Sometimes I don’t think the Irish understand the size of the USA. For example, while visiting Ireland when “Baywatch” was popular, I was often asked if I “knew Pamela Anderson.” Maybe this explained why my grandfather was registering his complaint about Clinton with me. Maybe he thought I would bump into Bill on bowling night and could pass on his constructive criticism. (Oh my grandfather would have loved Twitter. @BillClinton would have received plenty of “constructive criticism” from @IrishGrandad.)
So I asked my Grandad “Why are you so upset?” And he responded, without any evidentiary support, that Adams had “blood on his hands.”
Years have passed since Adams visited the U.S. and my grandfather is no longer with us. Quite frankly, regardless of the effect that an IRA bullet had or did not have on my life, I have not given much thought to Gerry Adams in a while. So it sort of caught me off guard when I learned that Gerry Adams had been arrested for the 1972 murder of a Belfast woman. Apparently, my grandfather was not alone in his belief about what was on Gerry Adams’ hands.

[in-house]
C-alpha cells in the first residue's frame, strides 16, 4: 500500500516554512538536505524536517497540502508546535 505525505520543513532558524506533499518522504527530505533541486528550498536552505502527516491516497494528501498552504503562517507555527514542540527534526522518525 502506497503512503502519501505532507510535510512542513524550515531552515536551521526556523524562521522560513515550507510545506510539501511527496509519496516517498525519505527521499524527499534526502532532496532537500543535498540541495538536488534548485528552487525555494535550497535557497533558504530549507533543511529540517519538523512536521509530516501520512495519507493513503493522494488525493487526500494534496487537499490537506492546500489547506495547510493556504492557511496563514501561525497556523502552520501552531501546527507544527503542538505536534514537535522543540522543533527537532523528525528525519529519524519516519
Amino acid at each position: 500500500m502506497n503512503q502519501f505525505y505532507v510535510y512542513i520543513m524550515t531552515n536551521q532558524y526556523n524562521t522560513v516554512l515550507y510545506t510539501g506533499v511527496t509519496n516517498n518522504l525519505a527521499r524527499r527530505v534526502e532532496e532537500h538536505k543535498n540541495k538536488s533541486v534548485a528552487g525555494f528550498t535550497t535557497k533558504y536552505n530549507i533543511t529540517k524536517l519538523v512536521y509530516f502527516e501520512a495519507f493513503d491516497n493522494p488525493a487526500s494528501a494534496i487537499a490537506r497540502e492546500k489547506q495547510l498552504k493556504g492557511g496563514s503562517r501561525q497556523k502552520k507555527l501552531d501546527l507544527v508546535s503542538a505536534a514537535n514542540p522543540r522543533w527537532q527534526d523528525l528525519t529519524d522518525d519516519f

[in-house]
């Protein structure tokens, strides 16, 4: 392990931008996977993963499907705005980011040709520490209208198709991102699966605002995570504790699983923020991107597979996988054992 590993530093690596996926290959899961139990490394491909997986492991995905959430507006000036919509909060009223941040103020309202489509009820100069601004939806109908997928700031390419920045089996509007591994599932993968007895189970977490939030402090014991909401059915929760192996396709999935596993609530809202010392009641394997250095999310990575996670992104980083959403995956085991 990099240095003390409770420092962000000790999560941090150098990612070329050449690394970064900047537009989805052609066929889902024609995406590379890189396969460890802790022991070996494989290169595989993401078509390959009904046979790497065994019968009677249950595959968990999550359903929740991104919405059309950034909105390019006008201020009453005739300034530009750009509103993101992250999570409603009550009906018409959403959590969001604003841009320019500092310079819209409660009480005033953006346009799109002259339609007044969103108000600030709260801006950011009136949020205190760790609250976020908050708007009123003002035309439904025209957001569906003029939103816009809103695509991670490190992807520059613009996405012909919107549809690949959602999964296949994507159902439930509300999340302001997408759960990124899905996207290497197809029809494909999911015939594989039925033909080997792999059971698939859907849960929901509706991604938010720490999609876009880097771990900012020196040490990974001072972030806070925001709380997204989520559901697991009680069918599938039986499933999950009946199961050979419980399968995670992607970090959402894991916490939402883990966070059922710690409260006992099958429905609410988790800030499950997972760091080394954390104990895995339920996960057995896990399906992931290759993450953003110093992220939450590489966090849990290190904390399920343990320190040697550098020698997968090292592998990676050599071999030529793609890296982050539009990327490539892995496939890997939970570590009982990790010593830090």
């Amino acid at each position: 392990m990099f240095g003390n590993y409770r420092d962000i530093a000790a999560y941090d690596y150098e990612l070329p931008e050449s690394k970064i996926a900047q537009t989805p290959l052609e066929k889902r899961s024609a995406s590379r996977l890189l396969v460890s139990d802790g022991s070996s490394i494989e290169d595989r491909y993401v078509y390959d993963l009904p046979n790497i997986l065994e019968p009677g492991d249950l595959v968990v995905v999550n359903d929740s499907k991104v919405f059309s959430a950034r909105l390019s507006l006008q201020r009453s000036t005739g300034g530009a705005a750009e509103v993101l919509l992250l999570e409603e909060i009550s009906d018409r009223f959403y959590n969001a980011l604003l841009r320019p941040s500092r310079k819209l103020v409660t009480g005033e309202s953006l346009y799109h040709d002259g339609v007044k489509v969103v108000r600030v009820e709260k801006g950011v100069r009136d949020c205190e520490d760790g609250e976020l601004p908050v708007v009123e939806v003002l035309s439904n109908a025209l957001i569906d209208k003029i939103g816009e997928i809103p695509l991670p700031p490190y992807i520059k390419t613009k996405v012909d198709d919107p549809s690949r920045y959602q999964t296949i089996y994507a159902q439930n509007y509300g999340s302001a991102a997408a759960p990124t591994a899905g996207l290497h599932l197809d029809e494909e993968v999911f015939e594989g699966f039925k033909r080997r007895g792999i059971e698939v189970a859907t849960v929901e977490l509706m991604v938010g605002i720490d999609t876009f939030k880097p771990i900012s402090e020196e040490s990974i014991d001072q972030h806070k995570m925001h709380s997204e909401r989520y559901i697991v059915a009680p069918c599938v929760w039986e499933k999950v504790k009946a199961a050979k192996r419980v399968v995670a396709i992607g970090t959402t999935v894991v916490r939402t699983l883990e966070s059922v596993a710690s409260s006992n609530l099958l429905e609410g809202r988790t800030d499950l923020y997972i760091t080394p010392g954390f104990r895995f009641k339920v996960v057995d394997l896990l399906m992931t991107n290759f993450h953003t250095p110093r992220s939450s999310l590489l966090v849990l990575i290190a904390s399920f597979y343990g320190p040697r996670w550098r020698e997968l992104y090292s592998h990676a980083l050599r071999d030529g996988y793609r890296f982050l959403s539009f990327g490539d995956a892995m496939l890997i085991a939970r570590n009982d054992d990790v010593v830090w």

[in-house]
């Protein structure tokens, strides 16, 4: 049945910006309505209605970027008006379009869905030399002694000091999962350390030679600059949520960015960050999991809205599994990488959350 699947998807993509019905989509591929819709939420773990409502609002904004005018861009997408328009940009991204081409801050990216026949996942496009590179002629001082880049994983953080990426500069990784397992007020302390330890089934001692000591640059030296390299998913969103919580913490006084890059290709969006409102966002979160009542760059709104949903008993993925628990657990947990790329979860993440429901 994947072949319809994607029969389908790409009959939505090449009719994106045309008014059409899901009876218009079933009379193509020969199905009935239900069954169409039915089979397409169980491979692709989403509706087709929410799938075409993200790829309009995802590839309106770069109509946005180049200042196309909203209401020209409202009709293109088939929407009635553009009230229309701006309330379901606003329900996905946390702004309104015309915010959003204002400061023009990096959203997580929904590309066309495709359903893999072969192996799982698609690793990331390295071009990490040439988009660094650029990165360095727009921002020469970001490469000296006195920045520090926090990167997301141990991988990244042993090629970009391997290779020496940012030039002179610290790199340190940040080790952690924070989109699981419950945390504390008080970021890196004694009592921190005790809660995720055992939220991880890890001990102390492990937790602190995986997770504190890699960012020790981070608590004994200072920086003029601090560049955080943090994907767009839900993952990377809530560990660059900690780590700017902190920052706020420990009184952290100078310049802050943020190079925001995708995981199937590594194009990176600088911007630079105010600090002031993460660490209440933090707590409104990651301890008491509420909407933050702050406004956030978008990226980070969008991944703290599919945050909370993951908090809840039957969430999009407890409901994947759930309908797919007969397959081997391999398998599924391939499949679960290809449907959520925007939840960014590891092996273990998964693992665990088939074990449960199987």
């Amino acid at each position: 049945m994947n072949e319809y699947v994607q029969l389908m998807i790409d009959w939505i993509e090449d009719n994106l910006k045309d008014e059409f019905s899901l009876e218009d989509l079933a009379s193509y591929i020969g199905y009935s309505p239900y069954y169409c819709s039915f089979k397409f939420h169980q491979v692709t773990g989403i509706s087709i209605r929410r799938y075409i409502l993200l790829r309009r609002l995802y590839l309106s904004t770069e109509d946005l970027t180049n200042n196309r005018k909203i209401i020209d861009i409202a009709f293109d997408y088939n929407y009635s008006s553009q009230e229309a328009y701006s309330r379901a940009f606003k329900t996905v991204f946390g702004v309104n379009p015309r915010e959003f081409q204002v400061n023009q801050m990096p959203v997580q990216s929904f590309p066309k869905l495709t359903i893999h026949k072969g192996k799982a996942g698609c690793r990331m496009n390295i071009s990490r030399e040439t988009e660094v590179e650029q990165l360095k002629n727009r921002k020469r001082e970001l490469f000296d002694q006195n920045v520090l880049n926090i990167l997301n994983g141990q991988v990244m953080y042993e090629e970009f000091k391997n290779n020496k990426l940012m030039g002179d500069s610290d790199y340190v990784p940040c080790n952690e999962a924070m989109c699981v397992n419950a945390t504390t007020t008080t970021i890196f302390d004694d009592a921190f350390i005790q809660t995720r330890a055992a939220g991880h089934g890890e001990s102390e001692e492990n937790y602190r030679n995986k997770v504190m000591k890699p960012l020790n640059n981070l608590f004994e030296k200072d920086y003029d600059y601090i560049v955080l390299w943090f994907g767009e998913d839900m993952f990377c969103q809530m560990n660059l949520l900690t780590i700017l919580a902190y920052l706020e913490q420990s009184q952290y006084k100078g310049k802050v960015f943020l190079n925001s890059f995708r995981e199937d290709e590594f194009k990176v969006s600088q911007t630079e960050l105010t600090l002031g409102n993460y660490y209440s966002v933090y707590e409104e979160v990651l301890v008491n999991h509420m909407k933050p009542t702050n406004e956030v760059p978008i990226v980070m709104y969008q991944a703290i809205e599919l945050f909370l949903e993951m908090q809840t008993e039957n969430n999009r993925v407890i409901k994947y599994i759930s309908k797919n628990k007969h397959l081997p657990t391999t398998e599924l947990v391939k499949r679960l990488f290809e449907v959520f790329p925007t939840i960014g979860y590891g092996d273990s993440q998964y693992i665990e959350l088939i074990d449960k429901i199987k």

Jean McConville’s Murder and Disappearance
Jean McConville was a mother of 10 and was accused by the IRA of being an informer for the British. Along with 15 other individuals, she was dragged away in front of her children, murdered and dumped in an unmarked grave. Her body was found in 2003. Gerry Adams was arrested, but not charged, for her murder on April 30, 2014.
Evidence Against Adams
The sole evidence against Adams appears to be the taped interview of an IRA member named Brenden “The Dark” Hughes. Hughes’ taped interview was given to the Boston College-Belfast Project which created a historical archive of the IRA during the Troubles. On tape, Hughes stated that Adams ordered the death and disappearance of Ms. McConville.